Millions of Canadians are at risk of transport poverty, where barriers to getting around combine with social and economic marginalization to limit their full participation in daily life.
Now a new U of T-led project funded by the Social Sciences and Humanities Research Council of Canada (SSHRC) is set to explore the causes of transportation poverty while creating ways to address it.
“This is a massive opportunity to create more equitable transportation systems across Canada, where the benefits of transportation investments are felt more widely and are specifically geared towards alleviating transport poverty” says U of T Scarborough professor Steven Farber, who will lead the five-year, multimillion-dollar project.
He says transport poverty occurs when traditional forms of marginalization, such as poverty or being a member of a racialized community, intersect with transport disadvantages like not being able to afford a car, not feeling safe on the sidewalk or not being served by adequate public transit options.
The partnership project, called Mobilizing Justice, is the largest collaboration of its kind to study and address historical and current inequities in Canadian transportation systems. It brings together a team of 33 academics from 15 universities, and more than 30 contributing institutions including the federal, regional and municipal governments, universities, non-profits, industry partners, unions, and professional associations.
The team will collect a national survey of transport poverty and use it to develop transportation equity standards, evaluation toolkits, and community-centred transportation planning processes that will be used by planners, decision-makers and advocates.
Farber says the team will also create new understandings of transportation equity and identify the structural changes necessary to reach a more equitable transportation future for all Canadians.
A main goal of the project includes developing national transportation equity standards to clearly set equity goals and targets, while at the same time setting a baseline standard level of accessibility that should be provided to all Canadians regardless of their financial means, personal abilities, or place of residence. Concepts such as the 15-minute city, an urban design principle that attempts to guarantee walking, biking, or transit access to a set of core amenities within a 15-minute trip from any neighbourhood in the city, is one example of a minimum threshold that will be explored by researchers.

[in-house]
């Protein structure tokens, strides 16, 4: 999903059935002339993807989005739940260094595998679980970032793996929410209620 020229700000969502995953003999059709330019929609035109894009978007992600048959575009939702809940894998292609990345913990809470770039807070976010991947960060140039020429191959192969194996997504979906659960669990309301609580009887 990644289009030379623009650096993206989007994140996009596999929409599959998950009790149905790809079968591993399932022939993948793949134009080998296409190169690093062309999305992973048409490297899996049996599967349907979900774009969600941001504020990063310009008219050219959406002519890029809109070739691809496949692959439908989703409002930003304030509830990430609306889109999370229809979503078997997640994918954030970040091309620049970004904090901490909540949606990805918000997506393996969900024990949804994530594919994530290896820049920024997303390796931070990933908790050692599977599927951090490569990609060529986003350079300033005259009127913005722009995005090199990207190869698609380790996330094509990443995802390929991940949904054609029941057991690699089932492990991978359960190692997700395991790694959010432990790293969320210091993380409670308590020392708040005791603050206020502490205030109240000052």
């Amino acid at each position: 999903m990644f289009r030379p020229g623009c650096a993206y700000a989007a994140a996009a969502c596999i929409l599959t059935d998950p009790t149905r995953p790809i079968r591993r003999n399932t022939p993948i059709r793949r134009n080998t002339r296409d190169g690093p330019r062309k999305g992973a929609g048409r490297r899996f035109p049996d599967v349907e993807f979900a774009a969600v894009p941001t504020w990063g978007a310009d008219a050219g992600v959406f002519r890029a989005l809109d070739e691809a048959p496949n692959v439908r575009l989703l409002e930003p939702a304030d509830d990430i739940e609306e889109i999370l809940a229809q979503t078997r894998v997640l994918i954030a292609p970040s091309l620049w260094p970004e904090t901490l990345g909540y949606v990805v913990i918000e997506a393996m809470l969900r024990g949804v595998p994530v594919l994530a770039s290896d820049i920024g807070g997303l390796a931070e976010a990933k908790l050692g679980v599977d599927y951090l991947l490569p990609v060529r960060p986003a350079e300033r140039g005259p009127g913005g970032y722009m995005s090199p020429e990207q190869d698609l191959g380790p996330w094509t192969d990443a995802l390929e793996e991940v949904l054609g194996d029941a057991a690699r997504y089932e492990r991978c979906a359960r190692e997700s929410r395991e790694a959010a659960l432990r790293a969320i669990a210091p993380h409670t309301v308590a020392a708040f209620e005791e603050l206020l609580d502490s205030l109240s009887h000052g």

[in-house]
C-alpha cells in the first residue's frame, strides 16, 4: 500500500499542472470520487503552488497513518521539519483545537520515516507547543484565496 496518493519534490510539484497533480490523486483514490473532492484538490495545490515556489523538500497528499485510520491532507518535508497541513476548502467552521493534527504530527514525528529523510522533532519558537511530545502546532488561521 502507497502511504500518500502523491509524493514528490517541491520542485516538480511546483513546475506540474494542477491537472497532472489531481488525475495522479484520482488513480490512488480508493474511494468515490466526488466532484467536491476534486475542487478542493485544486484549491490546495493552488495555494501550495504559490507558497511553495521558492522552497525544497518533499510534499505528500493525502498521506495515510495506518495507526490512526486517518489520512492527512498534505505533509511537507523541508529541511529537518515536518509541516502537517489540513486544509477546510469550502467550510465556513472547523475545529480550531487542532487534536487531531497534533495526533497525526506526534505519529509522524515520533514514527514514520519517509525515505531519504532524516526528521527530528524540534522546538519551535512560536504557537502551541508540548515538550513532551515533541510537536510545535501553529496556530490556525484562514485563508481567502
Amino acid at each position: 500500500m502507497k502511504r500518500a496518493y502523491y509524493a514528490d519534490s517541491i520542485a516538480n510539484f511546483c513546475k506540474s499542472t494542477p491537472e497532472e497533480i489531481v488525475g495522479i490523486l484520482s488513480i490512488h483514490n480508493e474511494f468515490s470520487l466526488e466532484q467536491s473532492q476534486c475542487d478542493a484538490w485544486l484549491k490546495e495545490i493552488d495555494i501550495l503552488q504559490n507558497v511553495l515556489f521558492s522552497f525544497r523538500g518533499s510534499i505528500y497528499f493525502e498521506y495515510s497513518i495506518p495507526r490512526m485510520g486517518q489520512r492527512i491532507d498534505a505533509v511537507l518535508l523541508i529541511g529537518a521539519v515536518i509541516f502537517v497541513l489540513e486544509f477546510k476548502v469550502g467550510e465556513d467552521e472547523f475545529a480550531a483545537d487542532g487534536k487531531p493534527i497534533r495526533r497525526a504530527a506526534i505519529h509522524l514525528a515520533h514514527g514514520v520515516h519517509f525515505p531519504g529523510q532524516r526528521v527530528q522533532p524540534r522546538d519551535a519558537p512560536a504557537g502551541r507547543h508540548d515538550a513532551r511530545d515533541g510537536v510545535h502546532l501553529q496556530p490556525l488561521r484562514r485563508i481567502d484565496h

Farber says the most important thing to get right is understanding what amenities, resources, and investments people desire for their own neighbourhoods. He says figuring out how to integrate community-led planning with traditional top-down transportation planning practices is one of the major intellectual challenges of the project, and one the partners are eager to tackle.
“Our research will inform how planners can set actionable equity targets in collaboration with communities at risk of transport poverty,” says Farber, an expert on the social and economic outcomes of transportation in urban areas.
He says that vague equity goals do show more and more in transportation plans, but those plans need to be backed up by evidence, standards, legislation, monitoring and enforcement. That way sufficient funding can be directed to achieving those equity goals. No such legislation or equity-related standards exist in Canada at the moment.
The timing of the project happens at a critical juncture for transportation planning in Canada. He says COVID-19 has magnified inequities for low-income, immigrants, racialized and Indigenous residents. Meanwhile, technological changes such as ride-sharing, on-demand transit and micromobility (e-scooters, for example) present the possibility of either worsening existing inequalities or, if properly managed, offer an opportunity to improve transportation outcomes.
To that end, Farber says the project will experiment with innovative transportation policies and mobility technologies specifically designed to help people living in transport poverty to travel more freely.
The hope, he says, is for a future where a combination of conventional planning, such as the expansion of transit and safe cycling networks, is married with innovative technologies and policies, such as e-bike subsidies or e-bike sharing systems.
“This might provide all Canadians with the opportunity to fully participate in the activities of daily life, something that so many of us take for granted.”